Question: Do non-load bearing basement walls with metals framing and foam insulation (such as extruded polystyrene) in a single-family home require fireblocking and draftstopping?
If so, what is the recommended method to implement it for the type of construction mentioned in this question: Should I use steel or wood studs for basement exterior walls?. Particularly, I am looking for answers that include recommended types of inorganic draftstopping materials to place directly against a concrete/cinderblock wall to prevent mold.
Background: I see a lot of information about using extruded polystyrene (XPS) foam insulation and metal stud framing in basements with concrete/cinderblock walls similar to the accepted answer of this question: Should I use steel or wood studs for basement exterior walls?, but I never see any mention of fireblocking or draftstopping.
Often times, a continuous 2" application of XPS board is recommended to be placed directly against the concrete wall before putting framing up and I have not seen any articles which advise to creating breaks in the foam for draftstops. Needing to use draftstops also seemingly defeats the purpose of creating a continuous 2" foam barrier for moisture if you have to put approved draftstop materials directly against the concrete well because most are organic in nature (e.g. gypsum board, rockwool, etc.).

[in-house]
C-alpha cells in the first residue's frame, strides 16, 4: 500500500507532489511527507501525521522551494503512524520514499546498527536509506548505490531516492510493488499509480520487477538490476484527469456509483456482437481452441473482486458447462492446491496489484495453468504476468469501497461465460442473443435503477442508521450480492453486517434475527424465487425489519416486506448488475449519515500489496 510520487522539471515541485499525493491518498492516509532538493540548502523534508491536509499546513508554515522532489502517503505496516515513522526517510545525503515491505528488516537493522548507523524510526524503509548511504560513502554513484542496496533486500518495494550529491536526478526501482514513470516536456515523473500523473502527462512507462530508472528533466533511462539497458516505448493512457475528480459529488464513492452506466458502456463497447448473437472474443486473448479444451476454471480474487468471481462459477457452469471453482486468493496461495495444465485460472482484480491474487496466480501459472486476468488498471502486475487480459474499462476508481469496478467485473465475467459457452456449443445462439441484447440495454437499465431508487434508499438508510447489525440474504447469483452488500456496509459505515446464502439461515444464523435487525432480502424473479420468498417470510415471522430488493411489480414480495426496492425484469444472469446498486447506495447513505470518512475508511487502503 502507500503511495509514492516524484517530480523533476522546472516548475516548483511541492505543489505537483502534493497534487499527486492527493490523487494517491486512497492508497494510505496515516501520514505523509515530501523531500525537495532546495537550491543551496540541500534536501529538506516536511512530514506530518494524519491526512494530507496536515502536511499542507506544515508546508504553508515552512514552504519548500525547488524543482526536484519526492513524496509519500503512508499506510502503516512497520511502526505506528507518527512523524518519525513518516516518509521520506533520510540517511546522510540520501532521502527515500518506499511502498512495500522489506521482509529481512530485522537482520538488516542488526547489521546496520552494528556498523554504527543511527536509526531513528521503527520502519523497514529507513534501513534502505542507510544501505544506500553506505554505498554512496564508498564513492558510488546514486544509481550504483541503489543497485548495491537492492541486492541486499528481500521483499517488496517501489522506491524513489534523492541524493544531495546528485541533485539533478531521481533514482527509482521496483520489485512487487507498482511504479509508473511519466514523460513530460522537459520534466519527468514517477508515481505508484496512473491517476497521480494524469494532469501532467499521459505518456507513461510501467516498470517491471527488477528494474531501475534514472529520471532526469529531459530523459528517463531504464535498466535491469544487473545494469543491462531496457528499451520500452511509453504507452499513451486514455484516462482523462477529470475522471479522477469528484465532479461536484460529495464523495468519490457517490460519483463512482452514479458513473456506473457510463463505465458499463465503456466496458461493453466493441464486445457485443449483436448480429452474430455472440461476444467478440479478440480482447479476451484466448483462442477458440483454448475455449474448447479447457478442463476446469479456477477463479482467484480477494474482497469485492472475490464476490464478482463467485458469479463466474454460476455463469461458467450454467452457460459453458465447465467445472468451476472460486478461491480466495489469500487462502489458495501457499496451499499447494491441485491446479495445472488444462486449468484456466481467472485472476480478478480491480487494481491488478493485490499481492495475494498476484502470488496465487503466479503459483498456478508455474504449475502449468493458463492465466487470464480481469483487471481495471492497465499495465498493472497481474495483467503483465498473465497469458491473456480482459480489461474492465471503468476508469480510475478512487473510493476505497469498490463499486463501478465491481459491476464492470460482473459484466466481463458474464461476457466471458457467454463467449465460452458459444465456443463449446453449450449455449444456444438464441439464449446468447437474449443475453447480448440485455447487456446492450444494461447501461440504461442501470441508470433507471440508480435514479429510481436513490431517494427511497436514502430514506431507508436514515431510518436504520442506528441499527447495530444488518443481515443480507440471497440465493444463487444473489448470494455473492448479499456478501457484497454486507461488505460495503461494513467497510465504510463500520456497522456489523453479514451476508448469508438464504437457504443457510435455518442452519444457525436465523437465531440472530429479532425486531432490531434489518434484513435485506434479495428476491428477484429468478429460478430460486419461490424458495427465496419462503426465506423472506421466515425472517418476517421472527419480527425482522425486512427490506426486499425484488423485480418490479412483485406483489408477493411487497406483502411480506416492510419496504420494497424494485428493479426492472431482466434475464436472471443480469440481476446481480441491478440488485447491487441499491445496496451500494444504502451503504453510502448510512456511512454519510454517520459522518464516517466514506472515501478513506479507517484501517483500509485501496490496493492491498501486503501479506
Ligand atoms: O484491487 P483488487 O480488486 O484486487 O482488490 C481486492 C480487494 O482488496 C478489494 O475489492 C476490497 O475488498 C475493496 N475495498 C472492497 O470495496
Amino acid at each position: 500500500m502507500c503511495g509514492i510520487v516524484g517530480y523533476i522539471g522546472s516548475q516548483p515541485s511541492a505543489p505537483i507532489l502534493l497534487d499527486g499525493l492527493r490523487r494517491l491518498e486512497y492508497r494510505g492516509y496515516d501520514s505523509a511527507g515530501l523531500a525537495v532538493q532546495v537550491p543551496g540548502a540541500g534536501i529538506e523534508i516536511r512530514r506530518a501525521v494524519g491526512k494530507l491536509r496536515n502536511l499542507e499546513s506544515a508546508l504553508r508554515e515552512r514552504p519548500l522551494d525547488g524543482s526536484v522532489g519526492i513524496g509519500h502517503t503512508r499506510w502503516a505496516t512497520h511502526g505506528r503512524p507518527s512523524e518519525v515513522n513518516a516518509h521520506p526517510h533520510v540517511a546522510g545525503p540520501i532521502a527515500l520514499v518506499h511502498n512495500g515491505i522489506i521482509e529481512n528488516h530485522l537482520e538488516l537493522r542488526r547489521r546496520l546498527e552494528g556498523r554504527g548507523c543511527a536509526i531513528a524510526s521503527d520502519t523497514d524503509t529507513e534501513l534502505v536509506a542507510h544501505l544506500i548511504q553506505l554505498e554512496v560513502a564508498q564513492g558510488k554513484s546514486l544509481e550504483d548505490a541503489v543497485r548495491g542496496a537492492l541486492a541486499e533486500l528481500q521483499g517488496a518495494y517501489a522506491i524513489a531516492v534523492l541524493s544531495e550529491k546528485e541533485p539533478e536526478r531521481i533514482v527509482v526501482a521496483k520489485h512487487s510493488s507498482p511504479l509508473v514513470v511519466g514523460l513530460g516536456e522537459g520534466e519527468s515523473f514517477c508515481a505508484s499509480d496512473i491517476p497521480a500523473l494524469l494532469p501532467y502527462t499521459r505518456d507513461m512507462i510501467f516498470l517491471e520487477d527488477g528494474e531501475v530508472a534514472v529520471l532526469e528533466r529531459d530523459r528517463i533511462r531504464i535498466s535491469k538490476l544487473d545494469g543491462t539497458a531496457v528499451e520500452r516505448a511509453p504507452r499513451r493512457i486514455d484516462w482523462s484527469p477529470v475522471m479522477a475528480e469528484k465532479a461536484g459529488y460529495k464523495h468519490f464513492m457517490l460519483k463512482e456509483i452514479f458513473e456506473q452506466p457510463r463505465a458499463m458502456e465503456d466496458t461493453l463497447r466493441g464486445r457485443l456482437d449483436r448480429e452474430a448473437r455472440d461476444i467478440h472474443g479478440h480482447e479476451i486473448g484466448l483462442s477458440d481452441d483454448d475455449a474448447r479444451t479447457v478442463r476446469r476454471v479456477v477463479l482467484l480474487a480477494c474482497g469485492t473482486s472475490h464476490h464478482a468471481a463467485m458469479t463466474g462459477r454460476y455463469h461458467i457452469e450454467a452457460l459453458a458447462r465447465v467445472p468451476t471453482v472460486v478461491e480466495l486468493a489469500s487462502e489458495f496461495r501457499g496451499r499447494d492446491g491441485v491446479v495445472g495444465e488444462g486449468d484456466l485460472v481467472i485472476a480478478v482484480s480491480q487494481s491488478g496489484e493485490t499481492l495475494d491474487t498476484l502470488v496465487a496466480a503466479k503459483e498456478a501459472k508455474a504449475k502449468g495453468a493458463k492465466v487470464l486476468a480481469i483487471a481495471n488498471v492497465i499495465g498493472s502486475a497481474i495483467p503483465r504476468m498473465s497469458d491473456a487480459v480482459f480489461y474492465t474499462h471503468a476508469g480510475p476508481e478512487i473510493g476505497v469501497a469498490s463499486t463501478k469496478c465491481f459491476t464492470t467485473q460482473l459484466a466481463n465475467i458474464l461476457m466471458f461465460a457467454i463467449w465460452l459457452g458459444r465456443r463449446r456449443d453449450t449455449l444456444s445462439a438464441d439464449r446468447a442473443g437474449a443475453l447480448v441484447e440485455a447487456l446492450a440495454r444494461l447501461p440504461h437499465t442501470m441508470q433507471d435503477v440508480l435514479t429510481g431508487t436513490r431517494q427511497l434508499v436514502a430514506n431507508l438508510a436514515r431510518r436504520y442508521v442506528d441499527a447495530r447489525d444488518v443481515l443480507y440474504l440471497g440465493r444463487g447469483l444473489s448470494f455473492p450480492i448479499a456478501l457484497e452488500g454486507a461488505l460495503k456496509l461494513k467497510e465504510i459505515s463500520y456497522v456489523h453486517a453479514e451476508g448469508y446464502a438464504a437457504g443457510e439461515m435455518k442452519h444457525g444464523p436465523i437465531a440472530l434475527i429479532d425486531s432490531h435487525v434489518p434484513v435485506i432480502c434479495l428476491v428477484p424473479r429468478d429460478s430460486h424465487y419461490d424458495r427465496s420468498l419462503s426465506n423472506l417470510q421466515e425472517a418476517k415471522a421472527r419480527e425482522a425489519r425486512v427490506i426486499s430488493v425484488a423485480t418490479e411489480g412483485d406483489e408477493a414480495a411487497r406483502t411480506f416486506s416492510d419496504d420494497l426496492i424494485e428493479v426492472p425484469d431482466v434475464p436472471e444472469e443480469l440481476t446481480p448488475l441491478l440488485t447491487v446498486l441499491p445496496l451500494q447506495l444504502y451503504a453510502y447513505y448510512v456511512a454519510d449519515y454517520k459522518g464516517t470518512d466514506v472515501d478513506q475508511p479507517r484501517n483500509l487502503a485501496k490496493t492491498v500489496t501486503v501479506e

I was planning to put both draftstops and fireblocks in place because I believe the XPS board prevents the claim of "noncombustible materials". However, can I claim that the whole assembly is made of noncombustible materials and save time and money both safely and in accordance with code? I am pretty sure the answer is no, but it would be nice to get confirmation and recommended methods for doing so if required.
-- From an FAQ on Owens Corning's XPS board (this is the board I am planning to use):
"Q: Can FOAMULAR® be left exposed in interior applications?
"A: No. To comply with building codes, all foam plastics must be covered with a 15 minute thermal barrier. Gypsum board, ½” thick is a common covering.
"Q: What are the flame spread and smoke developed ratings for FOAMULAR®?
"A: For all unfaced FOAMULAR® extruded polystyrene insulation products, surface burning characteristics are flame spread 5, and smoke developed 45-175 depending on thickness. Surface burning characteristics are determined in accordance with ASTM E84, “Test Methods for Surface Burning Characteristics of Building Materials.” Typical building code maximums are 75 flame spread and 450 smoke developed."